Thursday, June 20, 2024
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Lawmakers to grill Biden’s energy secretary over energy costs, regulations



Lawmakers will grill President Joe Biden’s Energy secretary at a newly announced oversight hearing scheduled for Thursday.

Energy Secretary Jennifer Granholm is expected to face lawmakers for questions amid elevated gas prices, a depleted strategic petroleum reserve, and ongoing criticism of Biden’s energy policies.

According to AAA, the average national price for a gallon of unleaded gasoline is $3.60 per gallon, down slightly in recent weeks but up from the same time last year. The average price for a gallon of gas when Biden took office was about $2.40 nationally.

“Under Secretary Granholm’s leadership, the Department of Energy has implemented radical policies and unchecked regulations in an effort to wage a war against American-made energy production and cement far-left Green New Deal priorities,” U.S. Rep. James Comer, R-Ky., who chairs the committee holding the hearing, said in a statement.

International conflicts during Biden’s term have exacerbated the problem. Russia is a major energy exporter, but its invasion of Ukraine and the ensuing sanctions have complicated global energy markets.

At the same time, a potential expansion of the Israel-Hamas war into a broader Middle East conflict could significantly impact gas prices.

While gas prices are elevated, they are below the all-time record average of over $5 per gallon of unleaded gasoline seen earlier in Biden’s term. To respond to those prices, Biden released a large portion of the U.S. Strategic Petroleum Reserves, meant for emergencies like a war or national disaster.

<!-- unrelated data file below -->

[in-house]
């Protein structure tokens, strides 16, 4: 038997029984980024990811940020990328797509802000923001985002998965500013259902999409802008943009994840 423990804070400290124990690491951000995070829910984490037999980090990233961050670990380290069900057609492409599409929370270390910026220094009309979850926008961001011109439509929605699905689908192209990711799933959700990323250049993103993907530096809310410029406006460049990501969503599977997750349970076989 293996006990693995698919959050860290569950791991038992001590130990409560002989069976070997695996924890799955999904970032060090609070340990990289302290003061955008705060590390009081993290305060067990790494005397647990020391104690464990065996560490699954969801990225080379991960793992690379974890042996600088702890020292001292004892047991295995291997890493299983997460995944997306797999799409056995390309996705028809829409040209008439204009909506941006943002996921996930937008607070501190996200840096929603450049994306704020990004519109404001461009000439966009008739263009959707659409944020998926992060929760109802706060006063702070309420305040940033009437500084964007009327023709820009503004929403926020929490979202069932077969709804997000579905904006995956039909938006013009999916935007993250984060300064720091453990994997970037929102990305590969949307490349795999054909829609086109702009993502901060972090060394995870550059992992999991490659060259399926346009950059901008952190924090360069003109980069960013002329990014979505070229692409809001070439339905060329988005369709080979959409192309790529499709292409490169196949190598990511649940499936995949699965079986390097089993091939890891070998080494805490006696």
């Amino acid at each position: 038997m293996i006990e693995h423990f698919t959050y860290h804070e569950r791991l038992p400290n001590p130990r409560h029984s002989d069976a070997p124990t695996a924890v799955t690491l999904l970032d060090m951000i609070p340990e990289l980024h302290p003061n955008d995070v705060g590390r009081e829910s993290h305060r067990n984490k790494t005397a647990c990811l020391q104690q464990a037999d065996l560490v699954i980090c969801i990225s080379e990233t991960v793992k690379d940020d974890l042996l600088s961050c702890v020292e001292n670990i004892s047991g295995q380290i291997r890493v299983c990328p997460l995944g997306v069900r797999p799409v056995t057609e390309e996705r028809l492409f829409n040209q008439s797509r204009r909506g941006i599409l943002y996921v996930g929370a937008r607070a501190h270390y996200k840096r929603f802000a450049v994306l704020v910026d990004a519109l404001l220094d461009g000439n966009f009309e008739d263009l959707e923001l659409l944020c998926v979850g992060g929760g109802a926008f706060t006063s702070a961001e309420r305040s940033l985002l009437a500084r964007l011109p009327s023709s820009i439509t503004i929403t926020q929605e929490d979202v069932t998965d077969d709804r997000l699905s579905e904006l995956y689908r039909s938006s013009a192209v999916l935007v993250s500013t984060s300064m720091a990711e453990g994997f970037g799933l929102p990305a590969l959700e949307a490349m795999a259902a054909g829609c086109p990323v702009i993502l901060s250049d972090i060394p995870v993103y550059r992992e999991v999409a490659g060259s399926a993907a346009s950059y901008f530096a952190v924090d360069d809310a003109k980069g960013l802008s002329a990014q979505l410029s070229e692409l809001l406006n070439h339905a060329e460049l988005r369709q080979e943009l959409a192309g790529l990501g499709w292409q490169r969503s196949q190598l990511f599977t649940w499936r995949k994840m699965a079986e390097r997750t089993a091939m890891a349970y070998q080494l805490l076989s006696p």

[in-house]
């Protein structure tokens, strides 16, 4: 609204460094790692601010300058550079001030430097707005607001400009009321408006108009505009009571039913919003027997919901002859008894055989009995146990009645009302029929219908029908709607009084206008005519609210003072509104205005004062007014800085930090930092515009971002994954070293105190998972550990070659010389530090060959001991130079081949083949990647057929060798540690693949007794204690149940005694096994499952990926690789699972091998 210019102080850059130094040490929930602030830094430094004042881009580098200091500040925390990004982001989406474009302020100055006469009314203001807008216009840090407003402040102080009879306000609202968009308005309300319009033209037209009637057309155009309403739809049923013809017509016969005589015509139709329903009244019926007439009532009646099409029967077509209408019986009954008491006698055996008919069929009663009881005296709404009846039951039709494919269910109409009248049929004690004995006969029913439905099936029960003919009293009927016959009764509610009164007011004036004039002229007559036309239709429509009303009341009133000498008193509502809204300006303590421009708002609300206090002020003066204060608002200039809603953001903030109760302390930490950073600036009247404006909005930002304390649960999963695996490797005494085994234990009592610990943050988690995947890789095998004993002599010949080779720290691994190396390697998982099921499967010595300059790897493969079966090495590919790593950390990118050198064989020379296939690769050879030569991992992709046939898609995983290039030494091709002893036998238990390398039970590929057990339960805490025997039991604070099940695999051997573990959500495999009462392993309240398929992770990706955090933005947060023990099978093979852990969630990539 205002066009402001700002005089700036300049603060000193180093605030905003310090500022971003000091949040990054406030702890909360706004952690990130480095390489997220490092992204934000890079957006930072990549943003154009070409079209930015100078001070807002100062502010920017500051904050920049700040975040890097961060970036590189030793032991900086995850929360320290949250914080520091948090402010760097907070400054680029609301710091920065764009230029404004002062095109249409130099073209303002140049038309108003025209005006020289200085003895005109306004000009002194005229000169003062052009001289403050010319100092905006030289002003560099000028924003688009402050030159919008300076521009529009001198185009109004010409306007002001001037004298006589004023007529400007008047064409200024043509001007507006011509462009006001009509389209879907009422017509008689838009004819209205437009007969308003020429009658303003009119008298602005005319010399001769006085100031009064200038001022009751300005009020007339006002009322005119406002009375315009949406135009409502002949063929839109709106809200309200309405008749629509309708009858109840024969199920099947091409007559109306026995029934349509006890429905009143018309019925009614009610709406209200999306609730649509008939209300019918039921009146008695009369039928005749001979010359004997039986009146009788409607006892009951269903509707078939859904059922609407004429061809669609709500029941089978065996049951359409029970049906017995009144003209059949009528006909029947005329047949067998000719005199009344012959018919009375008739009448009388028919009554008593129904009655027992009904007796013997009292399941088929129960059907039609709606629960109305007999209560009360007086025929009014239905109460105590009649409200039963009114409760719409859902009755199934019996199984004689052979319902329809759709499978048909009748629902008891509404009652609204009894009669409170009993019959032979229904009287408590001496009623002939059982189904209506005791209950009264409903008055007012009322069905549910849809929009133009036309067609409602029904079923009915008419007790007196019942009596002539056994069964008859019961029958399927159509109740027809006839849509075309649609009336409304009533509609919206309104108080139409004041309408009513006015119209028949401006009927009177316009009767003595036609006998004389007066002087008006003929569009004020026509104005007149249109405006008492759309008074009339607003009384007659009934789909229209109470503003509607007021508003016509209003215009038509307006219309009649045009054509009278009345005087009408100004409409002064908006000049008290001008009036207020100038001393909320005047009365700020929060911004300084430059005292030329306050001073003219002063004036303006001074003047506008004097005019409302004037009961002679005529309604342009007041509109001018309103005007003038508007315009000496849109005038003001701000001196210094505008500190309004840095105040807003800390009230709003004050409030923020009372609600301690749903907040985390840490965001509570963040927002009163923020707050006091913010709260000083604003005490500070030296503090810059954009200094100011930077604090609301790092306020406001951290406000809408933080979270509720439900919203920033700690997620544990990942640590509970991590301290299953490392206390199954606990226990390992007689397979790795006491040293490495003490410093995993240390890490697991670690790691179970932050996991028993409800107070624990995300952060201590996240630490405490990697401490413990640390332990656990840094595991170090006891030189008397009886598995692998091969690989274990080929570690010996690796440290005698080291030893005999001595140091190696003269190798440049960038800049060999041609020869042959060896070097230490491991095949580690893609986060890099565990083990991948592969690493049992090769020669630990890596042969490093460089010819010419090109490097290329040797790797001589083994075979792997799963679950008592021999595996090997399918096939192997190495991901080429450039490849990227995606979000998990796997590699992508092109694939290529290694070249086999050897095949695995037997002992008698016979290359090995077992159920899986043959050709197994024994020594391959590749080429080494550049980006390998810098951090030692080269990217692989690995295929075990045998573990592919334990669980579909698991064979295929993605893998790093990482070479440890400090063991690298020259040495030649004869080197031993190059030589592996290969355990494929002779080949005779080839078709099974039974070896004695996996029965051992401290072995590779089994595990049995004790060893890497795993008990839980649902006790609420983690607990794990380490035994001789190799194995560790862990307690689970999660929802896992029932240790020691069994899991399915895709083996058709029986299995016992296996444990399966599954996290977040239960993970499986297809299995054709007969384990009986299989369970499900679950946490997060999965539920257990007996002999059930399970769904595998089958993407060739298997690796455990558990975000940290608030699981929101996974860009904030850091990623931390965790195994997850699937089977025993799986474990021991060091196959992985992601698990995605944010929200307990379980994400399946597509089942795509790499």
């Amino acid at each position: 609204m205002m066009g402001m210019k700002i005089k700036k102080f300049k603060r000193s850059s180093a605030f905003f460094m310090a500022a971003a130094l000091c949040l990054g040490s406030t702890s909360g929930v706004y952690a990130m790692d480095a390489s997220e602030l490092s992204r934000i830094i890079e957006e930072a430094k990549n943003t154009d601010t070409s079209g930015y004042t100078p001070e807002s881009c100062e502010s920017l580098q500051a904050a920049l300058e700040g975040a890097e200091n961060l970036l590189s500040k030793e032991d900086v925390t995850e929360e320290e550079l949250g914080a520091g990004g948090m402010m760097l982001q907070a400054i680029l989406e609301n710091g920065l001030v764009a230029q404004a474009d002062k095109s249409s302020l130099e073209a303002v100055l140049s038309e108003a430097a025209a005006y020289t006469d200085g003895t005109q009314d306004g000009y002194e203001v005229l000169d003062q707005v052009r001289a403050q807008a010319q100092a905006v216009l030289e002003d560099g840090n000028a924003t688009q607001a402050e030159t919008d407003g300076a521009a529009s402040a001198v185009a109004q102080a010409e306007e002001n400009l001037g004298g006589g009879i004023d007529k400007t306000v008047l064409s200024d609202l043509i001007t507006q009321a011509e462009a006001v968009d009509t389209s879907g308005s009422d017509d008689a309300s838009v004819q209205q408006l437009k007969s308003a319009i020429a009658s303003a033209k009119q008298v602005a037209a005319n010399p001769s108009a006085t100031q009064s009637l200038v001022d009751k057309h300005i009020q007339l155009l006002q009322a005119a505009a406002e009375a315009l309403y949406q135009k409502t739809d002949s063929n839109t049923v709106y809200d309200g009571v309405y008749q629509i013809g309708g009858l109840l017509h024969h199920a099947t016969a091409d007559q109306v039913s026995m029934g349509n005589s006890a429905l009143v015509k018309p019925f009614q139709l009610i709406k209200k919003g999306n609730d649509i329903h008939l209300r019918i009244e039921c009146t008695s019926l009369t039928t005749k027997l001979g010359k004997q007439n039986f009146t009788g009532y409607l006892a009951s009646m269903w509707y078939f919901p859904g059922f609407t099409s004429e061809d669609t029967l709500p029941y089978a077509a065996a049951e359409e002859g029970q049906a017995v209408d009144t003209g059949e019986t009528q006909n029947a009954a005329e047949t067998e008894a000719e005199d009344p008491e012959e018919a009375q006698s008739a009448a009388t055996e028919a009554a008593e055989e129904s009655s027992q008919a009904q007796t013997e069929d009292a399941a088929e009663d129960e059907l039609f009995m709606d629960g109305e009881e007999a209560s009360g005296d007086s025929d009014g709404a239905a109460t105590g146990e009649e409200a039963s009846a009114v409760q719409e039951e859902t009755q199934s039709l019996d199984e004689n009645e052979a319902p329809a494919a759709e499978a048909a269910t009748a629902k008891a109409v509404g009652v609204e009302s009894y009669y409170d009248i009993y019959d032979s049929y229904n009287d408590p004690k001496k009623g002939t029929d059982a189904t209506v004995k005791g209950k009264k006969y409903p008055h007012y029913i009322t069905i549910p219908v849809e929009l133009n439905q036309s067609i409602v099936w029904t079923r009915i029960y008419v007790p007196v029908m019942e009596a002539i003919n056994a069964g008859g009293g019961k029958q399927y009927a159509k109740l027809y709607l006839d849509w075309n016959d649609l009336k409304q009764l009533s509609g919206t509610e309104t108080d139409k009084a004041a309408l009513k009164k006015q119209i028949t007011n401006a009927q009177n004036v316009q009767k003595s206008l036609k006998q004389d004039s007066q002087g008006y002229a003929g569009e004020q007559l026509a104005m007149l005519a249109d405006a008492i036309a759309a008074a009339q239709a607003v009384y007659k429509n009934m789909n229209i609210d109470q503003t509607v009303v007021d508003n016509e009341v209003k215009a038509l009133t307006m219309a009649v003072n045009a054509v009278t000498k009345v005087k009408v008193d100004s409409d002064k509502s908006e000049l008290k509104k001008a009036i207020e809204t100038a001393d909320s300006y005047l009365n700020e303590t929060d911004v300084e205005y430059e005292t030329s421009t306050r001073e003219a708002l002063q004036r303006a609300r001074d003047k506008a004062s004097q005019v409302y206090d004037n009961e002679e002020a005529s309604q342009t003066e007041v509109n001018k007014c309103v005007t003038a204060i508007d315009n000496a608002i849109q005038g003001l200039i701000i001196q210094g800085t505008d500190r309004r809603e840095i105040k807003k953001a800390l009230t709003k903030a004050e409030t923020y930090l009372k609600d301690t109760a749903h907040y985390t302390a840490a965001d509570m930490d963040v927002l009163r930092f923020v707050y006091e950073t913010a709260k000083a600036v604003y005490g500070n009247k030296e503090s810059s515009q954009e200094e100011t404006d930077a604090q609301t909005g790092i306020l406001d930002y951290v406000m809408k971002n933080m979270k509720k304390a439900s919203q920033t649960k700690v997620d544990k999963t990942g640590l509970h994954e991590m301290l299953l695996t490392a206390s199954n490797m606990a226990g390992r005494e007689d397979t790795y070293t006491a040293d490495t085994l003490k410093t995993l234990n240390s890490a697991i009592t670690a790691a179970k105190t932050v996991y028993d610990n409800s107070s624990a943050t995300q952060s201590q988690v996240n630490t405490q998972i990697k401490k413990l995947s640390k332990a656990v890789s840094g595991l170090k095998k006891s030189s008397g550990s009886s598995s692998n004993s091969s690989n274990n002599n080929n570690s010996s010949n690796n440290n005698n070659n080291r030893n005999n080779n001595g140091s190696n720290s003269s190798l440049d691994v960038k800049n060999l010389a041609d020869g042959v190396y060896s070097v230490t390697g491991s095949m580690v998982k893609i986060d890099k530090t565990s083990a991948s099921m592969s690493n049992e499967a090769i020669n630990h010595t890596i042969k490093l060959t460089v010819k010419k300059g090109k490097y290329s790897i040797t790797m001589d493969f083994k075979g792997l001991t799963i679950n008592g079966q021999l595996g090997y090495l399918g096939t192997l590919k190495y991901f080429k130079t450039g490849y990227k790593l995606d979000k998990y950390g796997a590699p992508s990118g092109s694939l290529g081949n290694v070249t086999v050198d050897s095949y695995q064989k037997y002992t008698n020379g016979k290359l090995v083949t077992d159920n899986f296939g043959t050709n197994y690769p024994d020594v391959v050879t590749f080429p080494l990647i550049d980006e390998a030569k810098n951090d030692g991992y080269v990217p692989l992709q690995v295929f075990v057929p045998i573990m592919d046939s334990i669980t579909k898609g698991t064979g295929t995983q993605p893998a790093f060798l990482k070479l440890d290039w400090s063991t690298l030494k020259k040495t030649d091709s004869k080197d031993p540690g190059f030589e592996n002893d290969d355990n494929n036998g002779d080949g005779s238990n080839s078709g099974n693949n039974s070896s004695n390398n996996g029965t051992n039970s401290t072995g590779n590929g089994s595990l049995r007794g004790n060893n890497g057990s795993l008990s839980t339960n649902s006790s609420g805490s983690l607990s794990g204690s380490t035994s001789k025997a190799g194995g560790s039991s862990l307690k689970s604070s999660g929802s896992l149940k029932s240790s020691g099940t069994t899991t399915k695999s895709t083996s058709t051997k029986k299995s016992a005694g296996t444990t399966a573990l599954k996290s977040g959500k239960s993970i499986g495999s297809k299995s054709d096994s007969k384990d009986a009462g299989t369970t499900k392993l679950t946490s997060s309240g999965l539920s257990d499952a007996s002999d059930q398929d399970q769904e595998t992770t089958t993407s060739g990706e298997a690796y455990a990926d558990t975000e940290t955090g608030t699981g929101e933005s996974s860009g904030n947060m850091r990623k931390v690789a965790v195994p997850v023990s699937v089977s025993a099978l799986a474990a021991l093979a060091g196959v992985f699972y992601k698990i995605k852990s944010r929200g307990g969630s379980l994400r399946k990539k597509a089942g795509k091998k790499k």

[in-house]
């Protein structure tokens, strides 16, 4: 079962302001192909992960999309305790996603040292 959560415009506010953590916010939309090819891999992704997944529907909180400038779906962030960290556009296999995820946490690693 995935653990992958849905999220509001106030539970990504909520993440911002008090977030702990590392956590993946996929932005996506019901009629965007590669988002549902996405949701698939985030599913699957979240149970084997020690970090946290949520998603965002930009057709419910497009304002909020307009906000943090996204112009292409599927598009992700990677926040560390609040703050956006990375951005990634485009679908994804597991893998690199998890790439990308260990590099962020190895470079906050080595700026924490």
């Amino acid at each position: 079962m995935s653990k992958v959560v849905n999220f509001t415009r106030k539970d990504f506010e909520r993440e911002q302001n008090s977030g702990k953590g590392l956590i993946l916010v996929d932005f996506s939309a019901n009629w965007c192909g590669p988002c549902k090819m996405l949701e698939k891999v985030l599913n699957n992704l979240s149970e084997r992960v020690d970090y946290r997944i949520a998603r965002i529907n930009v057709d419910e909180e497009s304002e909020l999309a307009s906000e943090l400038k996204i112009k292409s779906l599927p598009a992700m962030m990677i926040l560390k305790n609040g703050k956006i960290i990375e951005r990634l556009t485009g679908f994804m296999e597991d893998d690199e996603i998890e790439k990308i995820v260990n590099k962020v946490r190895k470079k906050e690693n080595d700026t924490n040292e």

Now, the reserves are at the lowest point in decades.

“It’s clear the Department of Energy has been operating behind closed doors for far too long and it has left Americans in the dark about the Department’s misuse of our Strategic Petroleum Reserve, pause on liquified natural gas exports, and increased spending levels,” Comer said. “The Oversight Committee is prepared to shine a light on the Biden Administration’s disastrous policies and will continue to work to hold Secretary Granholm accountable.”

Energy prices overall have risen markedly since Biden took office and have helped fuel the spike in inflation during his term.

Last week, the Biden administration proposed blocking new coal mines on federally owned lands in Powder River Basin, a major coal-producing region in the U.S.

Biden immediately took fire for that proposal, the latest effort to curtail domestic energy production as the White House cites climate change concerns.

“The Biden administration continues to attack domestic energy production and make America weaker and more reliant on foreign energy sources,” Rep. Dan Crenshaw, R-Texas, wrote on X in response to the announcement. “Electricity prices have risen by 30% since Biden took office. So why is he reversing a Trump land use decision? Because this administration is more focused on appeasing radical environmentalists than creating pragmatic policy.

“We desperately need a change in administration and a return to the Trump policies that ensured American had access to clean, reliable, and affordable energy,” he added.

All these concerns will likely come up during the Congressional hearing.

Biden has also taken fire for pausing issuing permits for new natural gas export sites at the beginning of this year. A coalition of two dozen states sent a letter to the Biden administration blasting his decision and calling it unlawful. A group of about 150 Republicans expressed similar concerns.

The committee’s announcement of the hearing suggested that topic would be front and center as well.

“The Committee has ongoing investigations into the Biden Administration’s pause on new liquified natural gas export permits, Secretary Granholm’s summer 2023 electric vehicle road trip, jet-setting activities of the Special Envoy for Climate Office, creation of the American Climate Corps, historic depletion of the SPR, and burdensome and expensive EPA rulemakings,” the Republican-led committee said in its announcement.